Wednesday, September 18

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Storm In a Teacup

Workers and diners in a British cafe experience a small act of weather-related magic.

"None of the others notice Tommy pull up a chair and seat himself next to the counter, his eyes level with the cup. The furious churn of the storm grips him. He hears a hurried tinkling as tiny fists of hail sugar the bottom of the cup. For the first time in years he does not think of Alice. The storm’s rumble elongates, thunder and lightening overlapping. A tinny crescendo rattles inside the ceramic shelter of the cup."

Tuesday, September 17

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The Spy

In which a narrator reflects, obsessively, about performance, surveillance, and secrecy.

"In art there is one condition that takes precedent over all others: to do things well. Which means I’ve got to be a good actor in a good drama: if I don’t do it well, there will be no effect, the show will fall into nothingness."

Friday, September 13

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Late Night

Recounting an appearance on Letterman.

Close up, he looked depressingly young. At most, 35. He congratulated me on the series' renewal, the Emmy nomination, and said my network had handled my unexpected pregnancy well on the show's third year, arranging to have me seen only behind waist-high visual impediments for 13 straight episodes.

"That was fun," I said sarcastically. I laughed dryly.

"Big, big fun," Letterman said, and the audience laughed.

Thursday, September 12

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William Wei

Two malcontents engage in a phone romance.

"We talked for a long time, more than an hour, until I got sleepy, so I started to fall asleep with her on the phone. The next night, around the same time, she called me again. I was really happy she did that. We had a nice conversation. She told me this story, how she used to prank call a math teacher of hers in junior high. She did it so much, she figured out how to reprogram his outgoing message, using his two-digit remote-access code. She redid his outgoing greetings, said things that were explicitly sexual. Her teacher didn’t understand technology or remote-access codes. He assumed someone was breaking into his house each day to rerecord his message. It filled him with fear and paranoia. He bought a dog. He had an alarm installed and got a prescription for sleeping pills. It was a long time—nearly a year—­before the police identified Koko and got to the bottom of the mystery. "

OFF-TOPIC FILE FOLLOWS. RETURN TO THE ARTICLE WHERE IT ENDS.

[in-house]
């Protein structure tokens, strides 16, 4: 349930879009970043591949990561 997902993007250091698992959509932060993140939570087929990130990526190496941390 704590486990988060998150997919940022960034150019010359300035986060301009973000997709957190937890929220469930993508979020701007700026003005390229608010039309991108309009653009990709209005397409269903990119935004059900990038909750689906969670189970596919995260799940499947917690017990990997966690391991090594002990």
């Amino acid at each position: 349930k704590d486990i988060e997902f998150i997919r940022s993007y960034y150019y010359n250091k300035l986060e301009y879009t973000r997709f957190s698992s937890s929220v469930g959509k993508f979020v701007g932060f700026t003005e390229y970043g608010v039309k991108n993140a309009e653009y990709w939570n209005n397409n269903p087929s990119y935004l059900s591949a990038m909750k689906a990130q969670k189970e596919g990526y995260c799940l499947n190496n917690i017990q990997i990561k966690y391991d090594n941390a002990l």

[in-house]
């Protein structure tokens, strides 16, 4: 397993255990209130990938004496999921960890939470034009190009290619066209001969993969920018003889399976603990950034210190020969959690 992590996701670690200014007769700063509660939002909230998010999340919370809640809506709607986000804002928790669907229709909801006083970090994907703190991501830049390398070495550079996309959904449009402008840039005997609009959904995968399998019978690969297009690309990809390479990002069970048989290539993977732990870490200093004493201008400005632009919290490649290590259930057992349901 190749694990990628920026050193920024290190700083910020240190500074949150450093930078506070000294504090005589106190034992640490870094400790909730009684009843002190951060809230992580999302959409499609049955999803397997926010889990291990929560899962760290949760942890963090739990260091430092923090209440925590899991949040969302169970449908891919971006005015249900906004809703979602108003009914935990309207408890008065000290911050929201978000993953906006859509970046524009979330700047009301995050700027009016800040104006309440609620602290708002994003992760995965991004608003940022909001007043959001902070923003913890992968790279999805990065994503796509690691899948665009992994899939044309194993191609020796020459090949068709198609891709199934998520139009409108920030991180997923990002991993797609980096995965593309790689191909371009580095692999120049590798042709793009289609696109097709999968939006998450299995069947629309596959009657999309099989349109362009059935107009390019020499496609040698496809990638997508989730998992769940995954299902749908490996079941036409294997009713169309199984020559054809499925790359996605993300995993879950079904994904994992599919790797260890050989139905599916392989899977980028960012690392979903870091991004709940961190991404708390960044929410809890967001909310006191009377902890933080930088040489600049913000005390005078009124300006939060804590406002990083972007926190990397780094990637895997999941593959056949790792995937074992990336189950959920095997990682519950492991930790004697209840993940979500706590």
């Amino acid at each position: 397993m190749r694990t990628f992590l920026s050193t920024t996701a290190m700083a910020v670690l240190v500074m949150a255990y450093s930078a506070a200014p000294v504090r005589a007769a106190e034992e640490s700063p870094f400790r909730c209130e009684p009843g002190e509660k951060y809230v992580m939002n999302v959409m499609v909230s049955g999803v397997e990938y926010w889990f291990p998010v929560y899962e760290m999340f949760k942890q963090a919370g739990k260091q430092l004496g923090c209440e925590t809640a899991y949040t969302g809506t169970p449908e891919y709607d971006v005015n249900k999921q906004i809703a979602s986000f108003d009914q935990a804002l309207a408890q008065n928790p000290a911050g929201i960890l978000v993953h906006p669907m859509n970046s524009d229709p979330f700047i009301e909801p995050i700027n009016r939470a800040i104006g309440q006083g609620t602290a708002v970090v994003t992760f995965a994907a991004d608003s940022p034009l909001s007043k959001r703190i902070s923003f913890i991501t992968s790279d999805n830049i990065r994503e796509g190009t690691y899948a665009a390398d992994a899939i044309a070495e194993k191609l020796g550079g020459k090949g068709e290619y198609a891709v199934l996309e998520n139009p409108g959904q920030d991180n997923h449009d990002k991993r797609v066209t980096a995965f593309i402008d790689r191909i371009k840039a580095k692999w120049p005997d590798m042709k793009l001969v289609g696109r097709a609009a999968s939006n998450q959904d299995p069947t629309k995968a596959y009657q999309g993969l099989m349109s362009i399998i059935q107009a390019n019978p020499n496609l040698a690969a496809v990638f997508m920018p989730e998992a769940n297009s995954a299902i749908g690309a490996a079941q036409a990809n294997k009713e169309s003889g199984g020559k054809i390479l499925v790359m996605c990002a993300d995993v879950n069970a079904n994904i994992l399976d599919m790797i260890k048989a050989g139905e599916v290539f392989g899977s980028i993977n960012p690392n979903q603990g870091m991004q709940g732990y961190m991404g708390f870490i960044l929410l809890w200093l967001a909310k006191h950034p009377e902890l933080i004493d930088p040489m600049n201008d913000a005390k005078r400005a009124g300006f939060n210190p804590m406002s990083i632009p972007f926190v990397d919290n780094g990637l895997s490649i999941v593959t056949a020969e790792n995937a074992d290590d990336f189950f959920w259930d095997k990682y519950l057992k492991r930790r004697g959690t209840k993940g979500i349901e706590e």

Wednesday, September 11

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The Cafeteria in the Evening and a Pool in the Rain

A woman encounters a strange pair of missionaries.

"'Are you suffering some anguish?' the man asked abruptly. When I heard this, I realized that he was probably a member of some sort of cult. Proselytizers from these groups often pick days when the weather is bad, and they often bring children with them—which never fails to throw me. Still, there was something about these two that felt different from those I had encountered before. In fact, there was something that set them apart from anyone else who had ever come to my door."

Tuesday, September 10

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The Testament of Mary [Excerpt]

In this excerpt from Colm Tóibín's Booker-nominated novel, Mary recounts the story of the raising of Lazarus from the dead.

"I know, because Marcus told me, that Mary and Martha, the two sisters of the dead boy, began to follow my son once they had heard the news of the lame walking and the blind seeing. And I understand that they would have done anything in those last silent days. They watched helplessly as their brother grew easily towards death in the same way as a source for a river, hidden under the earth, begins flowing and carries water across a plain to the sea. They would have done anything to divert the stream, make it meander on the plain and dry up under the weight of the sun. They would have done anything to keep their brother alive. They sent word to my son and they asked him to come but he did not. It was something I learned when I saw him myself, that, if the time was not right, he would not be disturbed by a merely human voice, or the pleadings of anyone he knew."